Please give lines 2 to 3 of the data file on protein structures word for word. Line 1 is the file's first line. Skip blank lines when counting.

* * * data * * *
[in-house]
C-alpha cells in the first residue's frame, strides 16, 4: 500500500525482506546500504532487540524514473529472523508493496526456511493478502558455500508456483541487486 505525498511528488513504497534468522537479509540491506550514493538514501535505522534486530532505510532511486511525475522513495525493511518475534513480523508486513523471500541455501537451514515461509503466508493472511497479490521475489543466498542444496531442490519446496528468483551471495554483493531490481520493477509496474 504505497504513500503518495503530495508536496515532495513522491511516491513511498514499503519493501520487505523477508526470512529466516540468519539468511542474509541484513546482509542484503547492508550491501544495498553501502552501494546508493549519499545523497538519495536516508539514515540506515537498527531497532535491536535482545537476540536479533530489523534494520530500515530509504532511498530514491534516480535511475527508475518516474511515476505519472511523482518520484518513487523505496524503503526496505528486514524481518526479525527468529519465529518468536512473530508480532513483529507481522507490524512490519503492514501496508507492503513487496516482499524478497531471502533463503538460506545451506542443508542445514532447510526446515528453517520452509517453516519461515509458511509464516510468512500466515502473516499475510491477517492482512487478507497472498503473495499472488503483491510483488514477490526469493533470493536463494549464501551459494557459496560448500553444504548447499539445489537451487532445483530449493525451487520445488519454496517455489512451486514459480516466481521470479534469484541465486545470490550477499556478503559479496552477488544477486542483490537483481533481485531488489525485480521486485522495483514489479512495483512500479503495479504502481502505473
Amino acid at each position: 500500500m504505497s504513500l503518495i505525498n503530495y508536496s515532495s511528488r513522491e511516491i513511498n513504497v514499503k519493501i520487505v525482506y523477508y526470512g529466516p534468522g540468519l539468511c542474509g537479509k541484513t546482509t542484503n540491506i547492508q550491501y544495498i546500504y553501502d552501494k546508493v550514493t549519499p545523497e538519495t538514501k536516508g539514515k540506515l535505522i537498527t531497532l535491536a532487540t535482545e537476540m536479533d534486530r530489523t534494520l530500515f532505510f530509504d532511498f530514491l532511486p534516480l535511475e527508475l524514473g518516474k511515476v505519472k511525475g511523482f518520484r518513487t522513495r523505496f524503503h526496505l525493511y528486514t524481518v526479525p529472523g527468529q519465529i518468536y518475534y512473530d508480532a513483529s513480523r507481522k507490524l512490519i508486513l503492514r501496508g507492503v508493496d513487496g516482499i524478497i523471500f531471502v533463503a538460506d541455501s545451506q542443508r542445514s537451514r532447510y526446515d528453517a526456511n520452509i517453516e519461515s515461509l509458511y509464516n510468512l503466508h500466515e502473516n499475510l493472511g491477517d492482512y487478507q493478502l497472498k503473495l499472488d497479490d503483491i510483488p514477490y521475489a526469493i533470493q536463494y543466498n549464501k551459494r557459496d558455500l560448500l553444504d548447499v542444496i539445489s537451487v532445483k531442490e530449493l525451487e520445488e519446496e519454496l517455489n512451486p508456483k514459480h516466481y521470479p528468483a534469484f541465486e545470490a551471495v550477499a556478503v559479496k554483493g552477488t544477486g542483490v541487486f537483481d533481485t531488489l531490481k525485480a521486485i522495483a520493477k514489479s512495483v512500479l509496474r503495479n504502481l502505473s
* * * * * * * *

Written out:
C-alpha cells in the first residue's frame, strides 16, 4: 500500500525482506546500504532487540524514473529472523508493496526456511493478502558455500508456483541487486 505525498511528488513504497534468522537479509540491506550514493538514501535505522534486530532505510532511486511525475522513495525493511518475534513480523508486513523471500541455501537451514515461509503466508493472511497479490521475489543466498542444496531442490519446496528468483551471495554483493531490481520493477509496474 504505497504513500503518495503530495508536496515532495513522491511516491513511498514499503519493501520487505523477508526470512529466516540468519539468511542474509541484513546482509542484503547492508550491501544495498553501502552501494546508493549519499545523497538519495536516508539514515540506515537498527531497532535491536535482545537476540536479533530489523534494520530500515530509504532511498530514491534516480535511475527508475518516474511515476505519472511523482518520484518513487523505496524503503526496505528486514524481518526479525527468529519465529518468536512473530508480532513483529507481522507490524512490519503492514501496508507492503513487496516482499524478497531471502533463503538460506545451506542443508542445514532447510526446515528453517520452509517453516519461515509458511509464516510468512500466515502473516499475510491477517492482512487478507497472498503473495499472488503483491510483488514477490526469493533470493536463494549464501551459494557459496560448500553444504548447499539445489537451487532445483530449493525451487520445488519454496517455489512451486514459480516466481521470479534469484541465486545470490550477499556478503559479496552477488544477486542483490537483481533481485531488489525485480521486485522495483514489479512495483512500479503495479504502481502505473
Amino acid at each position: 500500500m504505497s504513500l503518495i505525498n503530495y508536496s515532495s511528488r513522491e511516491i513511498n513504497v514499503k519493501i520487505v525482506y523477508y526470512g529466516p534468522g540468519l539468511c542474509g537479509k541484513t546482509t542484503n540491506i547492508q550491501y544495498i546500504y553501502d552501494k546508493v550514493t549519499p545523497e538519495t538514501k536516508g539514515k540506515l535505522i537498527t531497532l535491536a532487540t535482545e537476540m536479533d534486530r530489523t534494520l530500515f532505510f530509504d532511498f530514491l532511486p534516480l535511475e527508475l524514473g518516474k511515476v505519472k511525475g511523482f518520484r518513487t522513495r523505496f524503503h526496505l525493511y528486514t524481518v526479525p529472523g527468529q519465529i518468536y518475534y512473530d508480532a513483529s513480523r507481522k507490524l512490519i508486513l503492514r501496508g507492503v508493496d513487496g516482499i524478497i523471500f531471502v533463503a538460506d541455501s545451506q542443508r542445514s537451514r532447510y526446515d528453517a526456511n520452509i517453516e519461515s515461509l509458511y509464516n510468512l503466508h500466515e502473516n499475510l493472511g491477517d492482512y487478507q493478502l497472498k503473495l499472488d497479490d503483491i510483488p514477490y521475489a526469493i533470493q536463494y543466498n549464501k551459494r557459496d558455500l560448500l553444504d548447499v542444496i539445489s537451487v532445483k531442490e530449493l525451487e520445488e519446496e519454496l517455489n512451486p508456483k514459480h516466481y521470479p528468483a534469484f541465486e545470490a551471495v550477499a556478503v559479496k554483493g552477488t544477486g542483490v541487486f537483481d533481485t531488489l531490481k525485480a521486485i522495483a520493477k514489479s512495483v512500479l509496474r503495479n504502481l502505473s